Report draws roadmap to economic prosperity in the next 10 years
"I have a concern that we are not actively attempting to diversify our economy pretty drastically to make sure that we do remain robust."
The blueprint for Calgary’s next decade of economic success was delivered yesterday morning at Historic City Hall.
The economic development strategy, written and developed by a committee of 17 people from a variety of sectors, including the arts, housing, government and business, had three focus areas: people and community; business and enterprise; and international reach.
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The 31-page report outlined a broad range of infrastructure, education, innovation and cultural catalysts for Calgary’s continued economic growth, many of which have been targeted in a variety of other roundtable reports delivered to city council.
Sixty-eight recommendations were addressed in the report, including: affordable housing to ensure a shelter for a growing labour population, a city-wide wireless broadband communication system, improvements to inter-city and intra-provincial transportation — including desire for a bullet train — and construction of sustainable communities and new media facilities, among many others.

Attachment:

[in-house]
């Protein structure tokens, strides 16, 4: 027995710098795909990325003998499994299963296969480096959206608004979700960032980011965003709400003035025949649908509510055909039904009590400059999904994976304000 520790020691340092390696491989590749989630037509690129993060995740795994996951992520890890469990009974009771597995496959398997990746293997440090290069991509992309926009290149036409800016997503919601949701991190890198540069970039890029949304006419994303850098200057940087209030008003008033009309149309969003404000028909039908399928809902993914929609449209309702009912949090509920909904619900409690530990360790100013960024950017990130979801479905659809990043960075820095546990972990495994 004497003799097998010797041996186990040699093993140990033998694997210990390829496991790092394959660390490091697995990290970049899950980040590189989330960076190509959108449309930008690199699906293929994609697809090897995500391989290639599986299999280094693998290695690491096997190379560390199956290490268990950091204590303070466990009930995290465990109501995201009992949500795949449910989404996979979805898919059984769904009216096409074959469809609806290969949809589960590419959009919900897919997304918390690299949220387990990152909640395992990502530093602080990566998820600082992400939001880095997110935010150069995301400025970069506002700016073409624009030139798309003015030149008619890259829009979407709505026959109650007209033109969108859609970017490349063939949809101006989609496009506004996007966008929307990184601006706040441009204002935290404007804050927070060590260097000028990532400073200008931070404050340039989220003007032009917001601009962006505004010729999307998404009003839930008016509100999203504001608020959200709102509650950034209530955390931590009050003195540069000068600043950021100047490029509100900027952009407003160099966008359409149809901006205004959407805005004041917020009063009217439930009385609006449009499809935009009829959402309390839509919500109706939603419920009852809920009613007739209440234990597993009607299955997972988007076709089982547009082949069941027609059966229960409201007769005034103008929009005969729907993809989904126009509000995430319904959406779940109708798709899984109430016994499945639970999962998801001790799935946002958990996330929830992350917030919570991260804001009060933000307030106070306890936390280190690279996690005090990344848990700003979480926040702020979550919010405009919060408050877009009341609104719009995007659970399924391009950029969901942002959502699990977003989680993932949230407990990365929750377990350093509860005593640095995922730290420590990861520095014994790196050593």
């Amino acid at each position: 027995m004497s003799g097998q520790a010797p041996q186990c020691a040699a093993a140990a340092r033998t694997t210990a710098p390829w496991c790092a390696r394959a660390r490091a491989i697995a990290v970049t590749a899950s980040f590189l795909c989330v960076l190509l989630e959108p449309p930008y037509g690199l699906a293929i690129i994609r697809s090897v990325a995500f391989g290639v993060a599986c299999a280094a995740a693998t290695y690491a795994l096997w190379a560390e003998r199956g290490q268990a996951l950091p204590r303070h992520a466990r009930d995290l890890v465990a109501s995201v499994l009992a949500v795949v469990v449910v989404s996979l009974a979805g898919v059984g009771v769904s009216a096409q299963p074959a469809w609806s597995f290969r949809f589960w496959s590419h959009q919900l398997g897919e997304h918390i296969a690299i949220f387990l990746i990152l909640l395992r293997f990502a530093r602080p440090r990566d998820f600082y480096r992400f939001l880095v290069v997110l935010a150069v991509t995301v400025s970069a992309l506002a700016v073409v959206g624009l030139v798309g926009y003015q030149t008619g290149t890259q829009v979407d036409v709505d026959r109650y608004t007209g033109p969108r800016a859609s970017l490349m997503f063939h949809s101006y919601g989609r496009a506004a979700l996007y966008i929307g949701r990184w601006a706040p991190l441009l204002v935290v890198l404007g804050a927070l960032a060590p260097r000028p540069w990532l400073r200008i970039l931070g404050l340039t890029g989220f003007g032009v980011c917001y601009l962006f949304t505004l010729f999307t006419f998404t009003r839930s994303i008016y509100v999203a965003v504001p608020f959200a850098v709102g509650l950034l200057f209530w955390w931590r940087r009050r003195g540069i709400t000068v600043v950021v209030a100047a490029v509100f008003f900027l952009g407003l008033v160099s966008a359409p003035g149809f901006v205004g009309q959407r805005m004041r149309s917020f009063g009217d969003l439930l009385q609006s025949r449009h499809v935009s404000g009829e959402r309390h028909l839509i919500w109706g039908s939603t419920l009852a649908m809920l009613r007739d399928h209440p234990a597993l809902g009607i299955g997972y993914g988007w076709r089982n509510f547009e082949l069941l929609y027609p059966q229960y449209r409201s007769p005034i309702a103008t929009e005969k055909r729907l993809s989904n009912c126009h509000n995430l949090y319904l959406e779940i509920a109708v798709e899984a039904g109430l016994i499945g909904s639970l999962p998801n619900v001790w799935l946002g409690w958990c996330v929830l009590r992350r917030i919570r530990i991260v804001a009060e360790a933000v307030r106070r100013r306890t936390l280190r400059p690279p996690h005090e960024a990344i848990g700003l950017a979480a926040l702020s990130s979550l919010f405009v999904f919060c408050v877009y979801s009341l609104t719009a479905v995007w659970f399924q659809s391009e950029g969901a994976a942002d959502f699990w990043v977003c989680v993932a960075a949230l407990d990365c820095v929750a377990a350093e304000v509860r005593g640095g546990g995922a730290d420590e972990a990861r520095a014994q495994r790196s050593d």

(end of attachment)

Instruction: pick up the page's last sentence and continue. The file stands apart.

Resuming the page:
“Today we enjoy the strongest economy in Canada and one of the strongest in the world. Ensuring that prosperity in the future means making strategic investments in our community which will keep us a competitive and attractive place for business and people,” said Mayor Dave Bronconnier.
While the report was generally met with praise by council members, there were questions over certain elements believed missing from the report.
Economic diversity was a question for the committee who wrote the report, stating in the pages it wanted Calgary to be “THE global centre for all things energy.”
Ward 11 Ald. Brian Pincott applauded the strategic plan in general but felt it lacked in providing the city with a more diverse economic plan.
“One of the things I have a concern about it that it seems like (the report) is weighted fairly heavily toward the energy sector, and within that towards conventional oil and gas,” said Pincott.
“The danger in doing that is that we’re not really identifying where we are going globally — which is away from being a carbon-based society.
“I have a concern that we are not actively attempting to diversify our economy pretty drastically to make sure that we do remain robust.”